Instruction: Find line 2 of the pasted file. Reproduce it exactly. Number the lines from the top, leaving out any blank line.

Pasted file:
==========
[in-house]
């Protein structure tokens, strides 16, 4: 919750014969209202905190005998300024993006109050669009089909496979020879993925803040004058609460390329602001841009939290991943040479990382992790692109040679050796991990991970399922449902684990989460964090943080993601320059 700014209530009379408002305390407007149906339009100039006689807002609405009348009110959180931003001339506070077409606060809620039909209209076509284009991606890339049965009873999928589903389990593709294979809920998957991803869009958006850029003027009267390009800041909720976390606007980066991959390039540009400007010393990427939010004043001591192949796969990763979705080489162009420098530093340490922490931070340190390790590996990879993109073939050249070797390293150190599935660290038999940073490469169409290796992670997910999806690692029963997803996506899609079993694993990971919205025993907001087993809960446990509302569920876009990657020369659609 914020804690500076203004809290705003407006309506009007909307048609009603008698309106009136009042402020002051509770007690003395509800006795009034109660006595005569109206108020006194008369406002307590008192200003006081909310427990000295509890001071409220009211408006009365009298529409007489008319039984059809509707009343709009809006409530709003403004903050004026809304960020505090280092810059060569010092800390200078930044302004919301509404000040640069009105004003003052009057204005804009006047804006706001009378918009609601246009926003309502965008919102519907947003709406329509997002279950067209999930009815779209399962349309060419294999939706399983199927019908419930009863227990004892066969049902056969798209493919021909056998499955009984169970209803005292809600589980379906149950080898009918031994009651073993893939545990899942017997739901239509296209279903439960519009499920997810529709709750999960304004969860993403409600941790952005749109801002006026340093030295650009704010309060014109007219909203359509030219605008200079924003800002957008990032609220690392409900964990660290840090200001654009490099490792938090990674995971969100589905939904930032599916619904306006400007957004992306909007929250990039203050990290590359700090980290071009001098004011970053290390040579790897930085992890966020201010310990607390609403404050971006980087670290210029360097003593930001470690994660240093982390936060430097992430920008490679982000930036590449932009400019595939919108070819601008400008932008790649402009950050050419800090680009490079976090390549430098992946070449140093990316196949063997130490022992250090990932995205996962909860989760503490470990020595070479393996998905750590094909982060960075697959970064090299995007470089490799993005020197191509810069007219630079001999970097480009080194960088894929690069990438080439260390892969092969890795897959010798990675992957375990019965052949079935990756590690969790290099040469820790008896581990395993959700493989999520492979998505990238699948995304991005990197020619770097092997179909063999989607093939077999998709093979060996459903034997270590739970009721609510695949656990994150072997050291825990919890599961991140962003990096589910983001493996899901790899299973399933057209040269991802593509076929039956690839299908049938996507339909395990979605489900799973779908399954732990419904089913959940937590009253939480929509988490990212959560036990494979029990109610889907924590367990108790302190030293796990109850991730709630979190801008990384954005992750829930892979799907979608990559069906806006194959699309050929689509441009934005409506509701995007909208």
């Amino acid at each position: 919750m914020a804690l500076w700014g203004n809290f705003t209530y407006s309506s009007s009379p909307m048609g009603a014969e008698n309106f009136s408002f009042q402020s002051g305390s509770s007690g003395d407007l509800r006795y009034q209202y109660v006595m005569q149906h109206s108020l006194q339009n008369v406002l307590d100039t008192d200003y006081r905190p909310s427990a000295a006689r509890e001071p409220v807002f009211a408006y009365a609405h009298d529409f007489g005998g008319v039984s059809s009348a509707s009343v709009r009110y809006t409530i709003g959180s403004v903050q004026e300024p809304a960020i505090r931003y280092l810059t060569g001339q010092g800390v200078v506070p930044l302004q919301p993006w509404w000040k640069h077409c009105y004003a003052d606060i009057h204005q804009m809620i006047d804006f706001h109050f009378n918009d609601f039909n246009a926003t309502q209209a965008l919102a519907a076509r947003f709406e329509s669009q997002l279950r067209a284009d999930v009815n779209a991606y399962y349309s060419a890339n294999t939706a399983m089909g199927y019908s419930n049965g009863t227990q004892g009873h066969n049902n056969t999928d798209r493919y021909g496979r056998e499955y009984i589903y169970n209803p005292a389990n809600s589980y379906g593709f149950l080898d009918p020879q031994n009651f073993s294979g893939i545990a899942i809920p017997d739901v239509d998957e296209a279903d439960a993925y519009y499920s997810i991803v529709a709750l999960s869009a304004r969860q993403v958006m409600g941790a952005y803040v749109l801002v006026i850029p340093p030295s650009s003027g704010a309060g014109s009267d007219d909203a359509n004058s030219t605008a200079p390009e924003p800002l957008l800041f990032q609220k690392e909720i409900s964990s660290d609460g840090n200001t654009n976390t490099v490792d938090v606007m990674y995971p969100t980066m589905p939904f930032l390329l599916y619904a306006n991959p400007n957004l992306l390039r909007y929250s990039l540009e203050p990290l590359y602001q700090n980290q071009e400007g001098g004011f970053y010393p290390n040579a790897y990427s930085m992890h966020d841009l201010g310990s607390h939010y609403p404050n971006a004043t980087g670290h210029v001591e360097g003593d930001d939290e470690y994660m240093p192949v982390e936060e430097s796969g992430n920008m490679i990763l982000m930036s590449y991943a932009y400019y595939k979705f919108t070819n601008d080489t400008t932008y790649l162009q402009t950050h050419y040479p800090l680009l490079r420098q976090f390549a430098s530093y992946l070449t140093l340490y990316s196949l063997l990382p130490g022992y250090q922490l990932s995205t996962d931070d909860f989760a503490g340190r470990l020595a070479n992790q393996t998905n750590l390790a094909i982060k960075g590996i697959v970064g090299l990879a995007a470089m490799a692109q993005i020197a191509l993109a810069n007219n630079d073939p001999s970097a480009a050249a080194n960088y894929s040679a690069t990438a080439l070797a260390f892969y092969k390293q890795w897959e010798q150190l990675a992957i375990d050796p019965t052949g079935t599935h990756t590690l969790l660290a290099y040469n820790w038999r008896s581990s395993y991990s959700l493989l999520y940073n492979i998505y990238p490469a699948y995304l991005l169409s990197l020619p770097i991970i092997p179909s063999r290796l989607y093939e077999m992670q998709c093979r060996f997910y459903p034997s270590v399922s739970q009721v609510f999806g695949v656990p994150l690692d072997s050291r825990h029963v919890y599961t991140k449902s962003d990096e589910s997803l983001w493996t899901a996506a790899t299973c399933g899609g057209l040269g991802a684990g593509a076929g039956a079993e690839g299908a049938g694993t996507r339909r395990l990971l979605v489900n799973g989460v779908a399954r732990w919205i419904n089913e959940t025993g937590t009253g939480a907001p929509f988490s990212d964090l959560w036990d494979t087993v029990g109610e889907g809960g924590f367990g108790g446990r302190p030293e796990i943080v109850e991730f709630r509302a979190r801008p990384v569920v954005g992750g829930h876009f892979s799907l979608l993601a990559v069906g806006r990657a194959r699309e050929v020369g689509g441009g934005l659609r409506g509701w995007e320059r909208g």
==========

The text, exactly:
């Protein structure tokens, strides 16, 4: 919750014969209202905190005998300024993006109050669009089909496979020879993925803040004058609460390329602001841009939290991943040479990382992790692109040679050796991990991970399922449902684990989460964090943080993601320059 700014209530009379408002305390407007149906339009100039006689807002609405009348009110959180931003001339506070077409606060809620039909209209076509284009991606890339049965009873999928589903389990593709294979809920998957991803869009958006850029003027009267390009800041909720976390606007980066991959390039540009400007010393990427939010004043001591192949796969990763979705080489162009420098530093340490922490931070340190390790590996990879993109073939050249070797390293150190599935660290038999940073490469169409290796992670997910999806690692029963997803996506899609079993694993990971919205025993907001087993809960446990509302569920876009990657020369659609 914020804690500076203004809290705003407006309506009007909307048609009603008698309106009136009042402020002051509770007690003395509800006795009034109660006595005569109206108020006194008369406002307590008192200003006081909310427990000295509890001071409220009211408006009365009298529409007489008319039984059809509707009343709009809006409530709003403004903050004026809304960020505090280092810059060569010092800390200078930044302004919301509404000040640069009105004003003052009057204005804009006047804006706001009378918009609601246009926003309502965008919102519907947003709406329509997002279950067209999930009815779209399962349309060419294999939706399983199927019908419930009863227990004892066969049902056969798209493919021909056998499955009984169970209803005292809600589980379906149950080898009918031994009651073993893939545990899942017997739901239509296209279903439960519009499920997810529709709750999960304004969860993403409600941790952005749109801002006026340093030295650009704010309060014109007219909203359509030219605008200079924003800002957008990032609220690392409900964990660290840090200001654009490099490792938090990674995971969100589905939904930032599916619904306006400007957004992306909007929250990039203050990290590359700090980290071009001098004011970053290390040579790897930085992890966020201010310990607390609403404050971006980087670290210029360097003593930001470690994660240093982390936060430097992430920008490679982000930036590449932009400019595939919108070819601008400008932008790649402009950050050419800090680009490079976090390549430098992946070449140093990316196949063997130490022992250090990932995205996962909860989760503490470990020595070479393996998905750590094909982060960075697959970064090299995007470089490799993005020197191509810069007219630079001999970097480009080194960088894929690069990438080439260390892969092969890795897959010798990675992957375990019965052949079935990756590690969790290099040469820790008896581990395993959700493989999520492979998505990238699948995304991005990197020619770097092997179909063999989607093939077999998709093979060996459903034997270590739970009721609510695949656990994150072997050291825990919890599961991140962003990096589910983001493996899901790899299973399933057209040269991802593509076929039956690839299908049938996507339909395990979605489900799973779908399954732990419904089913959940937590009253939480929509988490990212959560036990494979029990109610889907924590367990108790302190030293796990109850991730709630979190801008990384954005992750829930892979799907979608990559069906806006194959699309050929689509441009934005409506509701995007909208």